Wednesday, November 12, 2008

Help me interpret this dream

My cousin Yosef heard this, and he wouldn't interpret it, but told me to go see a shrink. But maybe some of my loyal readers can help.

I'm driving a car through the desert. At first I thought it was the Negev, but then I noticed that the landscape was green. Green from all the cacti and other desert plants. No, this wasn't Israel. Then I saw a road sign: US 385. Where the hell was I? I was driving a 1967 Sussita with expired Israeli license plates, and I sure didn't want to get stopped by some redneck state trooper in the US.

Finally, a sign by the road, brown wood with the familiar National Park Service arrowhead logo:

Big Bend National Park

WTF? I'm in Texas! Come to think of it, I was in Texas when I went to sleep, but I was about 250 miles to the east. I've always wanted to go to Big Bend, but there certainly wasn't time to do so on this trip. And the rental car company at the San Antonio airport gave me a 2008 Chevrolet Malibu, not a Sussita (thank God!).

Well, what could I do but stop at the entrance station to pay my fee, but it was closed. A notice tacked up on the window said to drive the quarter mile to the Persimmon Gap Visitor Center and pay the entrance fee. When I got out of the car, I noticed that it was about 115 in the shade. Why I didn't notice that before puzzled me, because they didn't sell 1967 Sussitas with air conditioning, and so the car should have been hot as hell. Oh well, that's dreams for you.

So I walk into the Visitor Center, and there's this grandmotherly lady ranger at the desk, so I ask her about the entrance fee.

"Oh yes, it's $20 for a week," she says with a very pronounced Texas drawl, "But seeing from your car that you probably only have Israeli money, we'll take 80 lirot."

"Lirot?" It's been decades since Israel dropped the "lira," the Israeli pound, in favor of the "shekel. And why would the National Park Service take obsolete Israeli money? But I pulled out my wallet and found it was stuffed with Israel banknotes from the early 1970's. I guess that goes along with my driving a 1967 Sussita. I pulled out a bill.

"Do you have change for a Herzl?" I asked, referring to the portrait on the 100 Lira bill.

"I sure do," she says, and, after taking my money, handed me four banknotes with pictures of Albert Einstein, each worth 5 Lirot. For some reason I didn't reflect too much on why a lady park ranger from west Texas would know what a "Herzl" was and give the right change.

"So what do recommend I see in the park?" I asked after perusing an exhibit about how Jefferson Davis sent an army expedition to the area in the 1840's to see if camels would make useful mounts for the soldiers.

"Hell, the only place I'd come visit in July is the Chisos Basin, as it's about the only place where you won't fry your brain. But then, you're probably an Israeli, so you're used to brain-fries, I guess. Most people have more sense than to come here this time of year, so you won't have to worry about crowds. But go up to the basin, it's at 5,400 feet, that's 1,600 meters to your Israeli buddies, it should be tolerable up there.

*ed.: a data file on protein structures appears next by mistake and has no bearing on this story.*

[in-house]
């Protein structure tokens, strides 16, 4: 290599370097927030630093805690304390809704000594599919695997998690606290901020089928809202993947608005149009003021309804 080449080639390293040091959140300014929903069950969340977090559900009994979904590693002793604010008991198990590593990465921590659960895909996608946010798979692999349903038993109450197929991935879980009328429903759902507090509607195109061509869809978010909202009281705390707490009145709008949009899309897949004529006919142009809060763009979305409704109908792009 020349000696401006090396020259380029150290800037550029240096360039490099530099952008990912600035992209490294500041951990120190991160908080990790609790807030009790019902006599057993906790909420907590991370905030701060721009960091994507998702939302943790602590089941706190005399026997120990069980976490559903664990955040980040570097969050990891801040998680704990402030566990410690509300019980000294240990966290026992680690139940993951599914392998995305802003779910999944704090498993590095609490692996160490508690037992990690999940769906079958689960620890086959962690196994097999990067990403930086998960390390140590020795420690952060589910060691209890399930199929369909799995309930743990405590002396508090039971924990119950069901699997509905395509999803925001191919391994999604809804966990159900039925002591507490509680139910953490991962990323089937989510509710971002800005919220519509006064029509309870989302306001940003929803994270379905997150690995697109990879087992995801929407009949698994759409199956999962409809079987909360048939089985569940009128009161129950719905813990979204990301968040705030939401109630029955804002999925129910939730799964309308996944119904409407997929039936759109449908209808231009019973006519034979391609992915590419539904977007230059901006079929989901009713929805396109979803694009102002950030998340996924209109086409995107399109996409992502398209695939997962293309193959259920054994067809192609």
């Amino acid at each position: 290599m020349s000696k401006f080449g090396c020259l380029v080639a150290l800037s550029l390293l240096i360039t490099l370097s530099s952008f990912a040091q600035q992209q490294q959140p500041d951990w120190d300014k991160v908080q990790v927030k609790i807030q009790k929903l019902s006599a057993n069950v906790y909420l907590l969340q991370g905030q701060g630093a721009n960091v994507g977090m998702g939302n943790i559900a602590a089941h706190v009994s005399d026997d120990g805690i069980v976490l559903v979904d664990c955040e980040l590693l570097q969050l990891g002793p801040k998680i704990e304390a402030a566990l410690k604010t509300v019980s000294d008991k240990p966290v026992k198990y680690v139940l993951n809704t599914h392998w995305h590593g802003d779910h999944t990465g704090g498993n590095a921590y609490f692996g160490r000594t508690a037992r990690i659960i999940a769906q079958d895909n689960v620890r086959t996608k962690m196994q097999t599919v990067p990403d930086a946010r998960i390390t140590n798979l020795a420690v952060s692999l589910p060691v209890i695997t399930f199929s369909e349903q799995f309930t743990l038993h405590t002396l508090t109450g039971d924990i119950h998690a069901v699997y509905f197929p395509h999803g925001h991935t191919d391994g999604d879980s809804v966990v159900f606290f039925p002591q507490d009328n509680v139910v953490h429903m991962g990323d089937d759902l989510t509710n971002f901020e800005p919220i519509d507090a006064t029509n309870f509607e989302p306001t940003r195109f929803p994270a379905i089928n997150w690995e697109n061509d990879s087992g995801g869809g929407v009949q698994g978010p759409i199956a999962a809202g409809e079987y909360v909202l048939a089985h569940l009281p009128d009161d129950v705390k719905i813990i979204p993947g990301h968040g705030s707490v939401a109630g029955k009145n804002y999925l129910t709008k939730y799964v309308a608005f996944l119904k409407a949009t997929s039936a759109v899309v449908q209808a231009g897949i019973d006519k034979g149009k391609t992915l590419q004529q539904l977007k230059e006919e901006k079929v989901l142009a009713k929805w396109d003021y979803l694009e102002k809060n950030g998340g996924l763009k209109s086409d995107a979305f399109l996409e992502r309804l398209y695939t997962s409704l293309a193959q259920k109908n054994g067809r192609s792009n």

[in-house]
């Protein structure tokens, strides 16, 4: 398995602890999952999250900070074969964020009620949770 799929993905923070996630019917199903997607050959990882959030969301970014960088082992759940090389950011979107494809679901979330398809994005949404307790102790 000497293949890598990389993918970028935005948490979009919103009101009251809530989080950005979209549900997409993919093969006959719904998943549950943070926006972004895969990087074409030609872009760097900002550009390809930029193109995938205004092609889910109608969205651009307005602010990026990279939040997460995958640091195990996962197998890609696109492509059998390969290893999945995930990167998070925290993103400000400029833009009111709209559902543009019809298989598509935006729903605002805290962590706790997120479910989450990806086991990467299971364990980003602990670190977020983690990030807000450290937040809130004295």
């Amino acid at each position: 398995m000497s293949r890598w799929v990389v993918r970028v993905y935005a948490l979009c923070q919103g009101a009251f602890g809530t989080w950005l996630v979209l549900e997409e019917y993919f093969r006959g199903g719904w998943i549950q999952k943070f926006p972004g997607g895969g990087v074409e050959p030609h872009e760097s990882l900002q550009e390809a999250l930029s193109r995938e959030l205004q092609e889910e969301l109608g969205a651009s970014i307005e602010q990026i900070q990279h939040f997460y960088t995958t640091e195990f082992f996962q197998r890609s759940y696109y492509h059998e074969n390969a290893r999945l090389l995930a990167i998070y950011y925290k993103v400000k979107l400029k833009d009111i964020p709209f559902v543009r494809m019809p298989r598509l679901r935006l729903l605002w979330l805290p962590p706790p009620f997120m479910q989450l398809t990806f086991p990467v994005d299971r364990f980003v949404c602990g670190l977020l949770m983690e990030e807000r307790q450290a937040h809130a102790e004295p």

"But when you're up there, watch out for the DovBears..."

"The what?" I said, mystified.

"The DovBears," she repeated. They look like regular bears, but they're chasidic or something. "

OK this is starting to get wierd when a lady with a west Texas drawl starts talking about chasidic bears.

"Anyway," she continued, "we had some folks visit here from some town in New York called Monsey, or maybe it was New Square, and they tried to talk the Superintendent into letting them hunt the DovBears. They said it was very important to protect the spirtual health of America from kefira. Well, the Superintendent didn't buy it. We just don't allow hunting in National Parks. Of course, if the Dovbears wander outside the park boundary....

"Come to think of it, I don't think you need to worry about the DovBears. You look like a Reform Jew, so protecting you from kefira is a lost cause..."

"No," I challenged her, "I'm not Reform, I'm Conservative."

"Yeah, right," she said, "if you're Conservative, then why the hell are you driving into the Park on Shabbos? Your rabbis only let you drive to shul on Shabbos... I guess you're another one of the dweebs who attends a Conservative shul, but is really Reform."

"Um, thanks," I said as I slipped out the door. What the hell is going on? A redneck Park ranger in West Texas is talking Jew stuff? And she has obsolete Israeli money in the till?

"Oh sir," the ranger came out the door and called out to me. "Y'all be careful out there. This here road is also the Comanche War Trail, and they sometimes send raiding parties down into Mexico to steal livestock and capture slaves."

What???!! Oh sure back 150 years ago, it was the Comanche War Trail, but is she serious that there are wild Indians about in the 21st century? Sure there are still Comanches, but raids to Mexico? I think she's been stationed out in this sun-blasted desert too long and needs a reassignment to a park with more moderate conditions.

Now thoroughly puzzled, I got back in my car and continued driving down the road through the desert. The scenery got a little more "Israeli," if you get my drift. More rocks and sand, less cactus and mesquite. I was starting to enjoy the drive, despite the sever heat shimmer that sometimes made it hard to see which way the road was going, when I noticed a large dust cloud ahead of me. As I drove up, my blood froze. For the dust cloud was raised by the hooves of hundreds of mounted and armed Indian warriors.

--To be continued


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